This is just a graph that came from the Web of Science. If you look at the number of citations and publications in the past decade, published items from 1994 to 2012, the last date which I could find numbers, you will see that the number of published items per year went from about 20 per year up to about 150 per year. I will tell you that I signed up and I urge all of you to do the same thing, you go to pubmed.gov which is where you do your MEDLINE searches and you sign up for what’s called My NCBI. There’s a little tab to click on where it’ll get you to it. And from that tab you can sign up for daily, weekly, monthly, you set it anyway you want, alerts on all of the publications that have been published in a certain area or certain field in that period of time. So every Monday morning I get three emails from My NCBI, one of them on diabetic foot infection, one of them on osteomyelitis to the foot, and one of them on onychomycosis. And that’s really a great way to keep up with the science. But it also shows you that every week there are number of articles being published on diabetic foot infection. So the number of publications is getting much higher, there is better quality research from all over the world being done on this. Not only do we have more published items but with more published items we have more citations. Back in 1994, the number of citations of articles written on diabetic foot barely made a bleep. But as recently as 2012, you see over 3000 citations per year of the world literature in diabetic foot infection. So, there is good attention being paid to this area and there is good research being done on this area. We frequently talk about evidence-based guidelines or different subjects that come up, how useful are these guidelines? This is an interesting paper that was published out of France that looked at using the original guidelines that we published from the IDSA looking at diabetic foot infections and how to manage them. Basically, they did an audit of the microbiological assessment of diabetic foot infections. They found that there were many clinically uninfected wounds cultured. Most cultures were collected by suboptimal techniques. Frequently, they isolated multidrug-resistant organisms especially MRSA and they isolated many low-virulence organisms that probably were not even pathogens, they were colonizers. Then they instituted a program using the 2004, the original Infectious Disease Society of America Diabetic Foot Guidelines. They then re-audited their clinical and microbiological data on 405 patients between 2003 and 2008. And what they found is there was a decreased microbiological lab workload, there was decreased inappropriate use of antibiotics, and that lead to an overall cost savings of greater than 230,000 euros. By following evidence-based guidelines they were able to not only decrease workload they also decrease inappropriate antibiotic usage and save a significant amount of money. And that’s in a single institution. I mentioned the first set of guidelines were published in 2004, this is just a snapshot of the 2012 document. You can actually get this at idsociety.org, it was published in Clinical Infection Diseases and we reprinted the executive summary from this in Journal of the American Podiatric Medical Association. This is a guideline, there’s a large group of people who were involved with writing it. I’m honored to have been involved with both the 2004 and the 2012 document. But in 2004, it was primarily all infectious disease specialists. In this guideline we have orthopedic surgery, we have podiatric surgery, we have family medicine, we have a lot of the different constituencies that are involved in treating diabetic foot and they came from all over the world. Also in 2012, we had a major change in the format of the guideline. Back in 2004, when we wrote the guideline, it was just an issue of writing whatever we wanted to write and whatever we thought. IDSA standardized all guidelines that you can find in idsociety.org now. What they’ve done is they put all guidelines into a format where you ask a question, you get a recommendation based on that question, and then the evidence summary on which that recommendation was made. So it’s question-answer proof, basically it’s how it’s done. It makes these guidelines extremely readable and user-friendly. Not only that, you’ll see that the way the guidelines are written are as if we’re having a conversation. How would I do this? We think you should do that.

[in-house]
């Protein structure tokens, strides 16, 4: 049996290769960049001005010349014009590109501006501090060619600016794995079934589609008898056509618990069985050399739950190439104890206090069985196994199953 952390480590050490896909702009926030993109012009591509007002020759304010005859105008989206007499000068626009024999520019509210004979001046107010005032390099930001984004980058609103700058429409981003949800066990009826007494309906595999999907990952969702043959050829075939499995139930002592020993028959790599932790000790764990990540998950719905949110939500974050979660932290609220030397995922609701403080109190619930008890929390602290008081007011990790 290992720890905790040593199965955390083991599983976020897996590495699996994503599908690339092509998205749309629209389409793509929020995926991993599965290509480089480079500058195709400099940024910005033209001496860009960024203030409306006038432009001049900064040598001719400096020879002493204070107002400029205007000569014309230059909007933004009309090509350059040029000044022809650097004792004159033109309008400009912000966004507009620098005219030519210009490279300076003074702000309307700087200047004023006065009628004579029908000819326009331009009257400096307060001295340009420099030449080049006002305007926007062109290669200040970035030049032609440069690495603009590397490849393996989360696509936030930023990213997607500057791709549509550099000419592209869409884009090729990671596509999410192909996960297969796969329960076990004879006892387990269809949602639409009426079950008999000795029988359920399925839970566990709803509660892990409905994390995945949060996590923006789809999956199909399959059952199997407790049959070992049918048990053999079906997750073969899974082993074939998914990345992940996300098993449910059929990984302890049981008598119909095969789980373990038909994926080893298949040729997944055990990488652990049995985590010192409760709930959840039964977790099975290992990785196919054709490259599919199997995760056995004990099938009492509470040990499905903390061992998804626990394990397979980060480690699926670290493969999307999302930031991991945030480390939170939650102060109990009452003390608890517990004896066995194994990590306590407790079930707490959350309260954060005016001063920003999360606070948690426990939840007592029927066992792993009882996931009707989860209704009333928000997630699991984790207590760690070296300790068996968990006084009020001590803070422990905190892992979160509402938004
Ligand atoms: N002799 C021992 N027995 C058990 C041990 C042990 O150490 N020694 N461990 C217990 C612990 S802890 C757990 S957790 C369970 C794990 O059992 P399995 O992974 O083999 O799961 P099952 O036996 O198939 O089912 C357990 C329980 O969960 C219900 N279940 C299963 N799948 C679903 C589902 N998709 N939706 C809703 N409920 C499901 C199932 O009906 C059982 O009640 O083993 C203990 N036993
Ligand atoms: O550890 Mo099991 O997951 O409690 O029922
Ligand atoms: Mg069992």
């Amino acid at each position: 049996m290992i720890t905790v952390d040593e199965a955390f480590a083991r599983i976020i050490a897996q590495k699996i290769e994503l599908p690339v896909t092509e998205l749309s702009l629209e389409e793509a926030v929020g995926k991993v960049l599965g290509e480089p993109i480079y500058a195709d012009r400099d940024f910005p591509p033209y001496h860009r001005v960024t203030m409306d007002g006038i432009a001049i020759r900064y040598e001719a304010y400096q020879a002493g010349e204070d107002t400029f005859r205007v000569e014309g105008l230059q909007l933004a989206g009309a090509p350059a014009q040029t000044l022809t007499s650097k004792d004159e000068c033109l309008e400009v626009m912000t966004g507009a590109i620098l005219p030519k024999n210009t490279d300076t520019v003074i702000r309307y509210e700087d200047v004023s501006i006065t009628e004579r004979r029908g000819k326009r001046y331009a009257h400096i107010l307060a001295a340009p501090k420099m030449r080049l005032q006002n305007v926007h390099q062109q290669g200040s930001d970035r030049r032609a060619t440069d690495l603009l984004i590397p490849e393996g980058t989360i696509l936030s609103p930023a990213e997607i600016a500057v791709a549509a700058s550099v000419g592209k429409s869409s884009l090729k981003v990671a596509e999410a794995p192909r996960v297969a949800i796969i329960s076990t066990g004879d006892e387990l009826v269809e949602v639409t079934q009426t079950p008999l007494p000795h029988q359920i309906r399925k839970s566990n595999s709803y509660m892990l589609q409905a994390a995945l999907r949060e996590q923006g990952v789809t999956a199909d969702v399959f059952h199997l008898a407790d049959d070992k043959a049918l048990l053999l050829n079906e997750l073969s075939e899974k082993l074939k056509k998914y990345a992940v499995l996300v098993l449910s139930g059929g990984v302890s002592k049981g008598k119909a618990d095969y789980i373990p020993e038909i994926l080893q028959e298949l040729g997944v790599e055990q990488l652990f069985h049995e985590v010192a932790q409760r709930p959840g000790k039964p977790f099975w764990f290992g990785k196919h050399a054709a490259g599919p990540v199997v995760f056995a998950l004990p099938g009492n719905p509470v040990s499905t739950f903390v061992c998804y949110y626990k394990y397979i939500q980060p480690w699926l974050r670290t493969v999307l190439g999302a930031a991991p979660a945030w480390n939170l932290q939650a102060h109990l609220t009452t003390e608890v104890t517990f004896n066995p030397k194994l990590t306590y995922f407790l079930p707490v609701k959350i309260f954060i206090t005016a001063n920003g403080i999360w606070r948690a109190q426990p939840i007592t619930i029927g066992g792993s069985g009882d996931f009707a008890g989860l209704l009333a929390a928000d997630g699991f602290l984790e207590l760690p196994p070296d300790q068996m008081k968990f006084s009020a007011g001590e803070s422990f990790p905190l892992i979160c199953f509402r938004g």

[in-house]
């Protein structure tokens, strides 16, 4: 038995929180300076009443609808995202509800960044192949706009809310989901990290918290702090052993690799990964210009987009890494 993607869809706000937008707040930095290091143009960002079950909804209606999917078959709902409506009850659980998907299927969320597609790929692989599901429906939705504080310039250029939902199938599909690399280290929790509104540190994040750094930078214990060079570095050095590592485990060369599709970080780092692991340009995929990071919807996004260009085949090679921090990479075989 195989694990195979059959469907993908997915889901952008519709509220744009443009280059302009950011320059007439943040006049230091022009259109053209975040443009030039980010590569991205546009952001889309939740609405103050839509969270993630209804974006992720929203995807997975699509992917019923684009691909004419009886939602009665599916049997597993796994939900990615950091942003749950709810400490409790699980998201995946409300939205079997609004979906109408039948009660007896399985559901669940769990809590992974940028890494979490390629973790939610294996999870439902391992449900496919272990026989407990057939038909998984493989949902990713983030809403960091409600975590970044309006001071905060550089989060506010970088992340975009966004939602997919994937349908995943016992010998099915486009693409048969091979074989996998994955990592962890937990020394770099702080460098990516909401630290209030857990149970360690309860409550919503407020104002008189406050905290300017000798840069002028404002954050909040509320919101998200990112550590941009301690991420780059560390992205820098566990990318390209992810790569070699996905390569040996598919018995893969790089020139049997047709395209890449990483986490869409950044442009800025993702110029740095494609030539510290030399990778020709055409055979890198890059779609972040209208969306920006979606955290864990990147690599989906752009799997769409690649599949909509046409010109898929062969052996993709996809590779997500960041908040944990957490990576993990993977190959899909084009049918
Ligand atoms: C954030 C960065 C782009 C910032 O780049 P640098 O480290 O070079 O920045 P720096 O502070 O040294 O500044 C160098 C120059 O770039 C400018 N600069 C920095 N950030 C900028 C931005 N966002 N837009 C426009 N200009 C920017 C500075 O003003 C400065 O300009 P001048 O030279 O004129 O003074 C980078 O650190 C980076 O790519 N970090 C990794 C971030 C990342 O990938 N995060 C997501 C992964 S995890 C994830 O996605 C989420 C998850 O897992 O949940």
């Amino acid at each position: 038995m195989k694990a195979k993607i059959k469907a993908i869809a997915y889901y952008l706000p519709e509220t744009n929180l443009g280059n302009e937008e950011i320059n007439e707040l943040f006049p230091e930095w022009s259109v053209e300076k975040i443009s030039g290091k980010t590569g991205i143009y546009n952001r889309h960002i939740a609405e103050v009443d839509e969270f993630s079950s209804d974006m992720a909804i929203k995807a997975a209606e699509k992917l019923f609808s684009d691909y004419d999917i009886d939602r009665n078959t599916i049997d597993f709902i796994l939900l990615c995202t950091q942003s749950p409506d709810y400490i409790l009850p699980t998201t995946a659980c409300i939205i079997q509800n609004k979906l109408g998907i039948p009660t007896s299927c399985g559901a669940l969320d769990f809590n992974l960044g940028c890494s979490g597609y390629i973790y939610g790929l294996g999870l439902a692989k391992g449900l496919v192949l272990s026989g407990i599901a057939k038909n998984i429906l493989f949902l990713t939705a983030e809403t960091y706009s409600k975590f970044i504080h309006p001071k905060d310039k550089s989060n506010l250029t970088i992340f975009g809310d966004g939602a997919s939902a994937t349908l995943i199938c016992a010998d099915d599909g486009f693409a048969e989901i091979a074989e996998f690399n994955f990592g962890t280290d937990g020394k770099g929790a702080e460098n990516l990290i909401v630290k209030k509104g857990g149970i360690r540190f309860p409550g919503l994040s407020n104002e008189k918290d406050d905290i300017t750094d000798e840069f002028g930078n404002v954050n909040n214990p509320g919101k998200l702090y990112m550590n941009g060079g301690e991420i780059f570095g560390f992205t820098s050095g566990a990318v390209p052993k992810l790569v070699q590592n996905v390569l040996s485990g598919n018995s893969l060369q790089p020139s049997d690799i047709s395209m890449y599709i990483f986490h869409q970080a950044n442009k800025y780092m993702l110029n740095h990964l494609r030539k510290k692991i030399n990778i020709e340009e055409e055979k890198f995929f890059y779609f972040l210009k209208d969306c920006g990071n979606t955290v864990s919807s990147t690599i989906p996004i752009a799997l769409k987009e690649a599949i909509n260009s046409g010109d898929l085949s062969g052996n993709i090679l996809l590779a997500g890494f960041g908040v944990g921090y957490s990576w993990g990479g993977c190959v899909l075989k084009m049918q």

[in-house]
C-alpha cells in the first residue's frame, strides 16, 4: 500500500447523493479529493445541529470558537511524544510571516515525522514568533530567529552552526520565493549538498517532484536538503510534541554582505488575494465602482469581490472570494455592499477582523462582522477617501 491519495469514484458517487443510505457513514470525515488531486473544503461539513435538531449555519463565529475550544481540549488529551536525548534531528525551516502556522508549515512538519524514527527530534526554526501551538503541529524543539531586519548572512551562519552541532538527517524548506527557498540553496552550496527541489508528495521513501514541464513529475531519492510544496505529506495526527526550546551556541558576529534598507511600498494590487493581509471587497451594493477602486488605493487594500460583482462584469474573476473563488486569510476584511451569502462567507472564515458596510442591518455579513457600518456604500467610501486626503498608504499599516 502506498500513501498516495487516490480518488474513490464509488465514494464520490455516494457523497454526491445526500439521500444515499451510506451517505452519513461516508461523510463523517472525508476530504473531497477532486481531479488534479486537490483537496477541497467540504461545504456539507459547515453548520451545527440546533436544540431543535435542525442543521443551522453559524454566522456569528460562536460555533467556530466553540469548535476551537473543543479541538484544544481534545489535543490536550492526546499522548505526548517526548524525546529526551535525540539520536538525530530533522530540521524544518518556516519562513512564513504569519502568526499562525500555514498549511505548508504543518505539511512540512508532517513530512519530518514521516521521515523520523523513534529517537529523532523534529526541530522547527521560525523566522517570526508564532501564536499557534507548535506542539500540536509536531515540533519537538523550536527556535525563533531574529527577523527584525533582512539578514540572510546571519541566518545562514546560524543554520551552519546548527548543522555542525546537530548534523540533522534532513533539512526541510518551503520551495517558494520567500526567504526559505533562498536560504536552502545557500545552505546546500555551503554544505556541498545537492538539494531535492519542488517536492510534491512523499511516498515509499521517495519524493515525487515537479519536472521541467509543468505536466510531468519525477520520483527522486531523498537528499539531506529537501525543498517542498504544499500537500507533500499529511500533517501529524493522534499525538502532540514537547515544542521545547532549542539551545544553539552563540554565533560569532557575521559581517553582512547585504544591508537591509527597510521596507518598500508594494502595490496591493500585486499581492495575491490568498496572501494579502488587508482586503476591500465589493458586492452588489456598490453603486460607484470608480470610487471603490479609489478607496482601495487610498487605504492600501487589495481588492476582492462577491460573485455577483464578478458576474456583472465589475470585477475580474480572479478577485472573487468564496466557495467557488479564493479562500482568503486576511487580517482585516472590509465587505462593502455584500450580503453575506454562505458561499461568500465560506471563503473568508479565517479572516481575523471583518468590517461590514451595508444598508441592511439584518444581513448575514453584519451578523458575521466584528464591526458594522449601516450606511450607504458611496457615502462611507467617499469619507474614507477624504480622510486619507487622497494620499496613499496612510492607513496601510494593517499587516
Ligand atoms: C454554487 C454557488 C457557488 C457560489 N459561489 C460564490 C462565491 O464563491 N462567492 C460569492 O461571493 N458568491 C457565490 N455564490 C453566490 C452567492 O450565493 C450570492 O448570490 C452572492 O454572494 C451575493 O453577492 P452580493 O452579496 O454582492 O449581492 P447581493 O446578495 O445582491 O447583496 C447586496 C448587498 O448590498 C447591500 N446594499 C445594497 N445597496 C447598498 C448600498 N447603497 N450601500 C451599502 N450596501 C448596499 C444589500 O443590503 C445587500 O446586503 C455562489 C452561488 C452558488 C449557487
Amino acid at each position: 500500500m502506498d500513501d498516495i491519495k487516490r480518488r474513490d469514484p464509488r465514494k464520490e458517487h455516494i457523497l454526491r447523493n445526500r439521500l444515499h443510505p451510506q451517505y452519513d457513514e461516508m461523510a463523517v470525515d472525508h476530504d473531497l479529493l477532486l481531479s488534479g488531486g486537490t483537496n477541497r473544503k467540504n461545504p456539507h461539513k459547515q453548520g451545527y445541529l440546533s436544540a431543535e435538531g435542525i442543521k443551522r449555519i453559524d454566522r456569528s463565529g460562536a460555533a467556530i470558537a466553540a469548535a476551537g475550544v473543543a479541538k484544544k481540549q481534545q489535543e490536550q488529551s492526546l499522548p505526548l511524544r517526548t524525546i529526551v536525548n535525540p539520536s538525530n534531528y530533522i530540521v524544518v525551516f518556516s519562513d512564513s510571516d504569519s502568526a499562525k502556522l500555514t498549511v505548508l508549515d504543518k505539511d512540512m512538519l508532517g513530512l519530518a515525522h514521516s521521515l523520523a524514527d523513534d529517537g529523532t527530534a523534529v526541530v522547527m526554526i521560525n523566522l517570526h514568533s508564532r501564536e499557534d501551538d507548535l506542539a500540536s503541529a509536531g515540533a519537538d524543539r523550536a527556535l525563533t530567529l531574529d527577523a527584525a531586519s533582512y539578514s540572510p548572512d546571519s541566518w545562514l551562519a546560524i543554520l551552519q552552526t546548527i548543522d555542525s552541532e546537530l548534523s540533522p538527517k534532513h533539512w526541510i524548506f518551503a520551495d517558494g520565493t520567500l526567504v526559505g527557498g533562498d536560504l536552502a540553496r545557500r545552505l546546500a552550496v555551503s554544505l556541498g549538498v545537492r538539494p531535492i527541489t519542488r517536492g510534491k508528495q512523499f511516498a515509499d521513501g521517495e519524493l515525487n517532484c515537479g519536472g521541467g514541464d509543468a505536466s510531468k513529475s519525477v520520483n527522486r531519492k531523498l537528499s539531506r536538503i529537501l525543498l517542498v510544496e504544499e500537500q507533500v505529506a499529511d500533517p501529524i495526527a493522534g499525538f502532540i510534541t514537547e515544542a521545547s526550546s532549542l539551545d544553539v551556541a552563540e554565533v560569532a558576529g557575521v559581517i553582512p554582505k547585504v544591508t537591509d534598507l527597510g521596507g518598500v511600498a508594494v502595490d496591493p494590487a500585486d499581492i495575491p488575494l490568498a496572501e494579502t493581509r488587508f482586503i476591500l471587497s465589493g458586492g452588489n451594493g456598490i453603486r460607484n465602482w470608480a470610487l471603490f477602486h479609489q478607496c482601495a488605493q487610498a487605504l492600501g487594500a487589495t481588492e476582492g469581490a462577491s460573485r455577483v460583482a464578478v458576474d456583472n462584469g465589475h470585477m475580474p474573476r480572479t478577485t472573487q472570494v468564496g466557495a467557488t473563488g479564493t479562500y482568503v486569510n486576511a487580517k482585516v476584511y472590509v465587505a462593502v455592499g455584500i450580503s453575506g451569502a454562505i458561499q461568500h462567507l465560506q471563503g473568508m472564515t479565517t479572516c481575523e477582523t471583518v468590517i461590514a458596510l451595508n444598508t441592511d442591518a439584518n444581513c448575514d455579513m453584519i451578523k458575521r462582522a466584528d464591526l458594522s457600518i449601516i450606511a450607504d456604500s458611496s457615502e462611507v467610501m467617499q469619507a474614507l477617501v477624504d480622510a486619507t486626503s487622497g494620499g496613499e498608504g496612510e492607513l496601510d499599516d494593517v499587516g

It’s kept very personally to make it easier to understand and easier to follow. The other big change in the guidelines were that instead of using evidence grading that nobody can remember, like this is level 3B evidence, we’ve now standardized and gone through the grade system. The grade system was first proposed in the British Medical Journal and has been actually taken up by most organizations writing clinical practice guidelines and systematic reviews of the literature including Cochrane. What’s nice about the grade system, instead of being a combination of letters and numbers it’s actually human or English, it’s actually spoken English, it’s easy to understand. For instance, you combine a strength of recommendation with a quality of the evidence. Let’s say something is graded as strong, low. Strong, low, what that means, we really believe that you should do this. This is a strong recommendation. But we really don’t have good reason to say that, it’s low level of evidence. So it just makes it very easy to understand the recommendation and what sort of evidence is out there to back up that recommendation. I mentioned that these were all done in a question-answer format. Every committee is charged with coming up with the 5, 10, 15, whatever the number may be, most important questions in your specialty. This is what we came up with in the area of diabetic foot. Number one, in which patient should I suspect infection and how should it be classified? Number two, how should I assess a diabetic patient presenting with a foot infection? Question three, when should I request a consultation and from whom? Question four, which patient should I hospitalize and what criteria should be met for discharge? Question five, when and how should I obtain specimens for culture? Question six, how should I select and when should I modify an antibiotic regimen? Now, each member on the committee was given what’s called a primary responsibility to answer one question. This was mine. I love new antibiotic discovery, I love antibiotic usage and discussing antibiotic usage, so I was given this question. Of course, that’s what we’re going to talk the most about later in this lecture. Question seven, when should I consider imaging studies and which should I select? Question eight, how should I diagnose and treat osteomyelitis? Question nine, in which patient should I consider surgical intervention and what type of procedure? And the final question, what type of wound care techniques and dressings are appropriate? You see there’s a lot to cover. In fact, they document something like 38 pages long. If I were to go through 38 pages of all these recommendations, I think there are over 40 recommendations, we’d be here all day and I really only have a limited amount of time for this lecture. So I really thought the best way to present this would be to present a case. Here’s a patient who comes in, a 61-year-old male presents to our emergency department. He has an HPI of a few week history with an ulceration. He self-treated it with hydrogen peroxide dressings. Because his family doctor told him he had diabetes so he needed to exercise a little bit, he went out and started walking, including about a week before where he walked over a mile around the golf course and he found a recent increase in pain, redness and swelling. On admission to the ED, his white blood count was 17.3, his glucose was 220, his creatinine was 1.1, BUN 14, and temperature 101.5. X-ray showed local soft tissue gas, medial first MTP joint with no evidence of osteomyelitis. This is clinical picture. Now this was a couple of years ago but we’re going to follow him up through the years. This is how he looked on admission. You can see these two sinuses draining, and I will tell it was foul-smelling drainage and the extent of cellulitis. Here was a plantar ulceration that actually looks fairly clean. So most of this problem was now around the medial aspect of the foot. And here you see the dorsal view of the foot. You can see the edema up above the ankle and the erythema, at least to the level of the ankle. The first question is, how should this be classified? Now remember, that’s question number one, how should I classify a diabetic foot infection. We say, in our guidelines, a clinician should consider the possibility of infection in any wound in a patient with diabetes. That certainly makes sense. And factors that increase the risk of infection include probe-to-bone. Probe-to-bone does not mean that there’s osteomyelitis, different topic for a different day. The duration of the ulceration is longer than 30 days and that there have been previous ulcerations and amputation. That will increases the possibility that wound is infected.